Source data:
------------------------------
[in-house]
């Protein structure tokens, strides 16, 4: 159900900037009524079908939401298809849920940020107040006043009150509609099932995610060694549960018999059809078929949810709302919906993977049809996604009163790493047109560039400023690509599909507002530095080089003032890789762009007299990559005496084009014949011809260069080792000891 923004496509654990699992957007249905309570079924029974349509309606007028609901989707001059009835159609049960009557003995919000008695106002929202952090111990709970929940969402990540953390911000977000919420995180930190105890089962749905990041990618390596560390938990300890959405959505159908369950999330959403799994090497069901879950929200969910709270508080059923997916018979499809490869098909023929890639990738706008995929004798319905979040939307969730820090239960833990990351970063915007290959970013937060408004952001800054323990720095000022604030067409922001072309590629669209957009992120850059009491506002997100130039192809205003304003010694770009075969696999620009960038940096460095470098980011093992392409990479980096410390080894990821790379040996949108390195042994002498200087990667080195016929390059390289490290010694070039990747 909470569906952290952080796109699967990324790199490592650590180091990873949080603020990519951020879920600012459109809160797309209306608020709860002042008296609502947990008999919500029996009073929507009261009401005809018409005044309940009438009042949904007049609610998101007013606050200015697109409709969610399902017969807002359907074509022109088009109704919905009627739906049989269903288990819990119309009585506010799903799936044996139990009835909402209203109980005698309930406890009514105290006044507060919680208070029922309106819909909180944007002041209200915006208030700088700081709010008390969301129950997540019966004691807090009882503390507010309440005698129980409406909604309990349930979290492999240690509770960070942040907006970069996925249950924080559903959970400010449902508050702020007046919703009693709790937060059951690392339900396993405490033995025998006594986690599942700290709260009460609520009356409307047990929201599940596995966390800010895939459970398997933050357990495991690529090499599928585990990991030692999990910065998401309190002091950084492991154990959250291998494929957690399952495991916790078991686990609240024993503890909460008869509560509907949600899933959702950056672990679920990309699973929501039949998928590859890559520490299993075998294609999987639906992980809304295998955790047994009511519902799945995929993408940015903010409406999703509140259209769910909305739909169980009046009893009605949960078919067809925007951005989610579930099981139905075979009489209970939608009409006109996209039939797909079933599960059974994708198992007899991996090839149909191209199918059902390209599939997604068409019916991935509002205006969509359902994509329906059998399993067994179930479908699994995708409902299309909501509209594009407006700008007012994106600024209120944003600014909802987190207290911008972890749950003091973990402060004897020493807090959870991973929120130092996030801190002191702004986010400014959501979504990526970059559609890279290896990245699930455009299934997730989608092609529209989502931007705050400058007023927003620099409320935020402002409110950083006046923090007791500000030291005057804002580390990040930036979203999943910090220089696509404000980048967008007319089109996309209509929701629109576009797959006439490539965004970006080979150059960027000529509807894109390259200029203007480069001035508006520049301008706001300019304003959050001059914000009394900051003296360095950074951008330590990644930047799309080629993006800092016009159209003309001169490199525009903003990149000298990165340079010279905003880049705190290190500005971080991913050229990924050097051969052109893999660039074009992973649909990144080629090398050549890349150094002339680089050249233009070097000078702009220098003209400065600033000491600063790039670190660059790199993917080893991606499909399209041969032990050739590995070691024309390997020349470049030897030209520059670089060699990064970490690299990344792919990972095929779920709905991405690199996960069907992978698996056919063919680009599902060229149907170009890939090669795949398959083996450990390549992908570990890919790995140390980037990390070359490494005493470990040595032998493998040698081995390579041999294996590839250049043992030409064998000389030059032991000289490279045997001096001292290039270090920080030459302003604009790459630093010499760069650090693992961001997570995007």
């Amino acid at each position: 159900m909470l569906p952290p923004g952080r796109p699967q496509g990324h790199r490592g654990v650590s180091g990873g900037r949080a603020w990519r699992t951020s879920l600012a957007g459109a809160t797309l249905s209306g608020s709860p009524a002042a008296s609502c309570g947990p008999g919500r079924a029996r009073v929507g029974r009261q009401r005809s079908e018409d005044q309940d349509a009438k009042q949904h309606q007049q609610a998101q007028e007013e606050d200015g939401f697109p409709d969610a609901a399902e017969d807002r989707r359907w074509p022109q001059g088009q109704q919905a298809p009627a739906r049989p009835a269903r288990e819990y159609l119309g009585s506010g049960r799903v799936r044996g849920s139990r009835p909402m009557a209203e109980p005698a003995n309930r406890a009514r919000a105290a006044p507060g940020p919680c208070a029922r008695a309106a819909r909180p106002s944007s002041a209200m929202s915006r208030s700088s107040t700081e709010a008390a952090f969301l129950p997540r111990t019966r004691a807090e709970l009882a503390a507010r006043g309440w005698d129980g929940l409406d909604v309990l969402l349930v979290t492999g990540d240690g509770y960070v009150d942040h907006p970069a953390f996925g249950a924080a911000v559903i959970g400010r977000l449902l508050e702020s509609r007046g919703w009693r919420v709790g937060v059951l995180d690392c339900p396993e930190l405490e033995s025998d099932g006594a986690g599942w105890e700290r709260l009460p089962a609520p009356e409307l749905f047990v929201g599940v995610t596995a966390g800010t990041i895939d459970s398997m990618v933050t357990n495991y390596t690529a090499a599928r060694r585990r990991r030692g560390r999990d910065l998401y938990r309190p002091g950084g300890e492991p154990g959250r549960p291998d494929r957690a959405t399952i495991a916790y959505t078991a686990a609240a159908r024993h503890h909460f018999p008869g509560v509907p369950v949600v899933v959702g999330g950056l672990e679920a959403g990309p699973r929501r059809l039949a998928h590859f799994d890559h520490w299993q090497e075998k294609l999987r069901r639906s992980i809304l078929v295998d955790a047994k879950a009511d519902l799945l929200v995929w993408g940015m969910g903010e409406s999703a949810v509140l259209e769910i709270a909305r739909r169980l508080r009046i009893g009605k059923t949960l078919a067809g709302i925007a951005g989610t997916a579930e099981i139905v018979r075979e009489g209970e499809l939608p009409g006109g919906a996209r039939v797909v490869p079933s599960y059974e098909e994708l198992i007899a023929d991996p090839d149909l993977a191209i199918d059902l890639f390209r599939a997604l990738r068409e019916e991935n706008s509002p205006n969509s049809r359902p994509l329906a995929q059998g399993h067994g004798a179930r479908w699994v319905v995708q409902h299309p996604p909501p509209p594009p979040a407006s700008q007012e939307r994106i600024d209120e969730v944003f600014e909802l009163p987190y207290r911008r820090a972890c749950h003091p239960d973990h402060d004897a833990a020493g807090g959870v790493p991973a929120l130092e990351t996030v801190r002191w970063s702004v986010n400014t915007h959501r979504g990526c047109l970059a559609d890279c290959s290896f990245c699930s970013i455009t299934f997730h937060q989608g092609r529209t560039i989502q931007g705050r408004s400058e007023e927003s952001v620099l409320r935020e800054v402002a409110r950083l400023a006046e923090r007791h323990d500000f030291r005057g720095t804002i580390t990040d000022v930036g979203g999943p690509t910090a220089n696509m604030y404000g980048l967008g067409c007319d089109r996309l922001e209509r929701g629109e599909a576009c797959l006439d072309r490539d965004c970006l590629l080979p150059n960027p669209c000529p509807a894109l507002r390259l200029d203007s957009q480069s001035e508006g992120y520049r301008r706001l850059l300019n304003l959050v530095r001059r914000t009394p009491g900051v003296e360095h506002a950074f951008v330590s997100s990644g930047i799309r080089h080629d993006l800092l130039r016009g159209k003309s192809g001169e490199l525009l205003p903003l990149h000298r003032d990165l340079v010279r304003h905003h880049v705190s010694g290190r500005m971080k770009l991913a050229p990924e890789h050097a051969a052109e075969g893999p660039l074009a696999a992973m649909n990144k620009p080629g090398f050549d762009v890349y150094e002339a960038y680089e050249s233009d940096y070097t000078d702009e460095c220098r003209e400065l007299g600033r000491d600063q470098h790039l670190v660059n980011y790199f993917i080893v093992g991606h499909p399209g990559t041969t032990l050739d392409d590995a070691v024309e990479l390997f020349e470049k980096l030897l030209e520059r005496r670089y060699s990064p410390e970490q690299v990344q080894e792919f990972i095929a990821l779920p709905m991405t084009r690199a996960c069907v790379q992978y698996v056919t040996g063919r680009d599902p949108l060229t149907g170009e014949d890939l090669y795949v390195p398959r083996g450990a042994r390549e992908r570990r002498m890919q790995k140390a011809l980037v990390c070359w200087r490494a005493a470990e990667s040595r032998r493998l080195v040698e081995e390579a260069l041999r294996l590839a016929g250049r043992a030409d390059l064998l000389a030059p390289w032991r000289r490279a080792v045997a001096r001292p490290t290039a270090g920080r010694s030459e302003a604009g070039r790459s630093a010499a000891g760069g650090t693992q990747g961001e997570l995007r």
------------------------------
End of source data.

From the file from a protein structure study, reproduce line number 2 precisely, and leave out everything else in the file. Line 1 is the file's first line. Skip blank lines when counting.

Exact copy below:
């Protein structure tokens, strides 16, 4: 159900900037009524079908939401298809849920940020107040006043009150509609099932995610060694549960018999059809078929949810709302919906993977049809996604009163790493047109560039400023690509599909507002530095080089003032890789762009007299990559005496084009014949011809260069080792000891 923004496509654990699992957007249905309570079924029974349509309606007028609901989707001059009835159609049960009557003995919000008695106002929202952090111990709970929940969402990540953390911000977000919420995180930190105890089962749905990041990618390596560390938990300890959405959505159908369950999330959403799994090497069901879950929200969910709270508080059923997916018979499809490869098909023929890639990738706008995929004798319905979040939307969730820090239960833990990351970063915007290959970013937060408004952001800054323990720095000022604030067409922001072309590629669209957009992120850059009491506002997100130039192809205003304003010694770009075969696999620009960038940096460095470098980011093992392409990479980096410390080894990821790379040996949108390195042994002498200087990667080195016929390059390289490290010694070039990747 909470569906952290952080796109699967990324790199490592650590180091990873949080603020990519951020879920600012459109809160797309209306608020709860002042008296609502947990008999919500029996009073929507009261009401005809018409005044309940009438009042949904007049609610998101007013606050200015697109409709969610399902017969807002359907074509022109088009109704919905009627739906049989269903288990819990119309009585506010799903799936044996139990009835909402209203109980005698309930406890009514105290006044507060919680208070029922309106819909909180944007002041209200915006208030700088700081709010008390969301129950997540019966004691807090009882503390507010309440005698129980409406909604309990349930979290492999240690509770960070942040907006970069996925249950924080559903959970400010449902508050702020007046919703009693709790937060059951690392339900396993405490033995025998006594986690599942700290709260009460609520009356409307047990929201599940596995966390800010895939459970398997933050357990495991690529090499599928585990990991030692999990910065998401309190002091950084492991154990959250291998494929957690399952495991916790078991686990609240024993503890909460008869509560509907949600899933959702950056672990679920990309699973929501039949998928590859890559520490299993075998294609999987639906992980809304295998955790047994009511519902799945995929993408940015903010409406999703509140259209769910909305739909169980009046009893009605949960078919067809925007951005989610579930099981139905075979009489209970939608009409006109996209039939797909079933599960059974994708198992007899991996090839149909191209199918059902390209599939997604068409019916991935509002205006969509359902994509329906059998399993067994179930479908699994995708409902299309909501509209594009407006700008007012994106600024209120944003600014909802987190207290911008972890749950003091973990402060004897020493807090959870991973929120130092996030801190002191702004986010400014959501979504990526970059559609890279290896990245699930455009299934997730989608092609529209989502931007705050400058007023927003620099409320935020402002409110950083006046923090007791500000030291005057804002580390990040930036979203999943910090220089696509404000980048967008007319089109996309209509929701629109576009797959006439490539965004970006080979150059960027000529509807894109390259200029203007480069001035508006520049301008706001300019304003959050001059914000009394900051003296360095950074951008330590990644930047799309080629993006800092016009159209003309001169490199525009903003990149000298990165340079010279905003880049705190290190500005971080991913050229990924050097051969052109893999660039074009992973649909990144080629090398050549890349150094002339680089050249233009070097000078702009220098003209400065600033000491600063790039670190660059790199993917080893991606499909399209041969032990050739590995070691024309390997020349470049030897030209520059670089060699990064970490690299990344792919990972095929779920709905991405690199996960069907992978698996056919063919680009599902060229149907170009890939090669795949398959083996450990390549992908570990890919790995140390980037990390070359490494005493470990040595032998493998040698081995390579041999294996590839250049043992030409064998000389030059032991000289490279045997001096001292290039270090920080030459302003604009790459630093010499760069650090693992961001997570995007």